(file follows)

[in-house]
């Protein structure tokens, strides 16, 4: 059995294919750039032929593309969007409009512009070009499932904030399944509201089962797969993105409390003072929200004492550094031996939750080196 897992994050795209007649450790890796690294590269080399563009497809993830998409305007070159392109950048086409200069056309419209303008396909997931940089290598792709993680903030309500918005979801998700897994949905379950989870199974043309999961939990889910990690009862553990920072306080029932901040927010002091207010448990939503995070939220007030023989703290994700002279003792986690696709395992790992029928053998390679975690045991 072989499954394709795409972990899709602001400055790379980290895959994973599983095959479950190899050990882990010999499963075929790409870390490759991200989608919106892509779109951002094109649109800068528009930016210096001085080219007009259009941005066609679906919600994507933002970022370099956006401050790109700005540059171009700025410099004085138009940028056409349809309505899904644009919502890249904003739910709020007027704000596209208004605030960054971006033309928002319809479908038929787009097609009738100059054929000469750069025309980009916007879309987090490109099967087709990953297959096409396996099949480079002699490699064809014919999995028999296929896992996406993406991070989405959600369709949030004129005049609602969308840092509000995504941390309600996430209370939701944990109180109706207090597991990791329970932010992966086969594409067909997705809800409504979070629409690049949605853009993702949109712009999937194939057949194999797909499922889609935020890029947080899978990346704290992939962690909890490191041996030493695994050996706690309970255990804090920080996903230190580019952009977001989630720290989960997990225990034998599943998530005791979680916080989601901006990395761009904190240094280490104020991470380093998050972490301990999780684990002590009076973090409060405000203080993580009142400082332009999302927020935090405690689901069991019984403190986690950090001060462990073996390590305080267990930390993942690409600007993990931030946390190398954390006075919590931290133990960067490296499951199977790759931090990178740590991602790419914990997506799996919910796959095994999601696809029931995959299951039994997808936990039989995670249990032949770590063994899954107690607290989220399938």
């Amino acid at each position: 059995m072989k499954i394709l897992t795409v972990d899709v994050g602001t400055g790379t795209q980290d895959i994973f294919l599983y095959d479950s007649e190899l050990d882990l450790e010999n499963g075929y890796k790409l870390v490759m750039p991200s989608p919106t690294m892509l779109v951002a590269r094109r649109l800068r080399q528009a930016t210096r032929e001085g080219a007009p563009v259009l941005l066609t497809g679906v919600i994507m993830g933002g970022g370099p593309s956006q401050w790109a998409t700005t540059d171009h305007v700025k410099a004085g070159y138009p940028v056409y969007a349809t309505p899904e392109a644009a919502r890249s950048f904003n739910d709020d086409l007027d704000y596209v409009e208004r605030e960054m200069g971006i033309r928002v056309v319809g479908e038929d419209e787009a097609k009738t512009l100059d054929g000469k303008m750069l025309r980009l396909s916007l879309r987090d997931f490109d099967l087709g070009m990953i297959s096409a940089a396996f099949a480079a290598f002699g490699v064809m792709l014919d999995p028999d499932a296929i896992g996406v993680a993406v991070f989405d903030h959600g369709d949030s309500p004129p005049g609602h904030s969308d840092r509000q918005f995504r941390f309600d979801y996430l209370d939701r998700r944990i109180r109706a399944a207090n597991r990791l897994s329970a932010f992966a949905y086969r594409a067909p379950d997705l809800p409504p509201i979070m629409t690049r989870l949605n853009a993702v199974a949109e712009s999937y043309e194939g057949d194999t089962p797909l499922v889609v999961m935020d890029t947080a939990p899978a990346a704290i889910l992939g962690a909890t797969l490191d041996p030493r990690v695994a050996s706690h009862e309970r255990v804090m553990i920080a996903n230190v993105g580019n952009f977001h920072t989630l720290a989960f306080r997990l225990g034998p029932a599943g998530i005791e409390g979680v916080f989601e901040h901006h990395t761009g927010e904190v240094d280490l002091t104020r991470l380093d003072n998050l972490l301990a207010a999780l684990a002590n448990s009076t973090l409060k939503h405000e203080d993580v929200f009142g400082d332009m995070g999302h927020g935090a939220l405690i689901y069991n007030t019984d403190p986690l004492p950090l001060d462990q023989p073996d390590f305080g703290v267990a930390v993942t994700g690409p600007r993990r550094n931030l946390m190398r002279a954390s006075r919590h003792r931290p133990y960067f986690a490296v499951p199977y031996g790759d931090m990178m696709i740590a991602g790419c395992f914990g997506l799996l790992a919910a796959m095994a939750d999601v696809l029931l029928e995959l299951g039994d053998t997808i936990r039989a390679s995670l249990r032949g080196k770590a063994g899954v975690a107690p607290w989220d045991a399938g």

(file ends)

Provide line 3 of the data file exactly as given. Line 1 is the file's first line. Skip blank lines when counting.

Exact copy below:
């Amino acid at each position: 059995m072989k499954i394709l897992t795409v972990d899709v994050g602001t400055g790379t795209q980290d895959i994973f294919l599983y095959d479950s007649e190899l050990d882990l450790e010999n499963g075929y890796k790409l870390v490759m750039p991200s989608p919106t690294m892509l779109v951002a590269r094109r649109l800068r080399q528009a930016t210096r032929e001085g080219a007009p563009v259009l941005l066609t497809g679906v919600i994507m993830g933002g970022g370099p593309s956006q401050w790109a998409t700005t540059d171009h305007v700025k410099a004085g070159y138009p940028v056409y969007a349809t309505p899904e392109a644009a919502r890249s950048f904003n739910d709020d086409l007027d704000y596209v409009e208004r605030e960054m200069g971006i033309r928002v056309v319809g479908e038929d419209e787009a097609k009738t512009l100059d054929g000469k303008m750069l025309r980009l396909s916007l879309r987090d997931f490109d099967l087709g070009m990953i297959s096409a940089a396996f099949a480079a290598f002699g490699v064809m792709l014919d999995p028999d499932a296929i896992g996406v993680a993406v991070f989405d903030h959600g369709d949030s309500p004129p005049g609602h904030s969308d840092r509000q918005f995504r941390f309600d979801y996430l209370d939701r998700r944990i109180r109706a399944a207090n597991r990791l897994s329970a932010f992966a949905y086969r594409a067909p379950d997705l809800p409504p509201i979070m629409t690049r989870l949605n853009a993702v199974a949109e712009s999937y043309e194939g057949d194999t089962p797909l499922v889609v999961m935020d890029t947080a939990p899978a990346a704290i889910l992939g962690a909890t797969l490191d041996p030493r990690v695994a050996s706690h009862e309970r255990v804090m553990i920080a996903n230190v993105g580019n952009f977001h920072t989630l720290a989960f306080r997990l225990g034998p029932a599943g998530i005791e409390g979680v916080f989601e901040h901006h990395t761009g927010e904190v240094d280490l002091t104020r991470l380093d003072n998050l972490l301990a207010a999780l684990a002590n448990s009076t973090l409060k939503h405000e203080d993580v929200f009142g400082d332009m995070g999302h927020g935090a939220l405690i689901y069991n007030t019984d403190p986690l004492p950090l001060d462990q023989p073996d390590f305080g703290v267990a930390v993942t994700g690409p600007r993990r550094n931030l946390m190398r002279a954390s006075r919590h003792r931290p133990y960067f986690a490296v499951p199977y031996g790759d931090m990178m696709i740590a991602g790419c395992f914990g997506l799996l790992a919910a796959m095994a939750d999601v696809l029931l029928e995959l299951g039994d053998t997808i936990r039989a390679s995670l249990r032949g080196k770590a063994g899954v975690a107690p607290w989220d045991a399938g």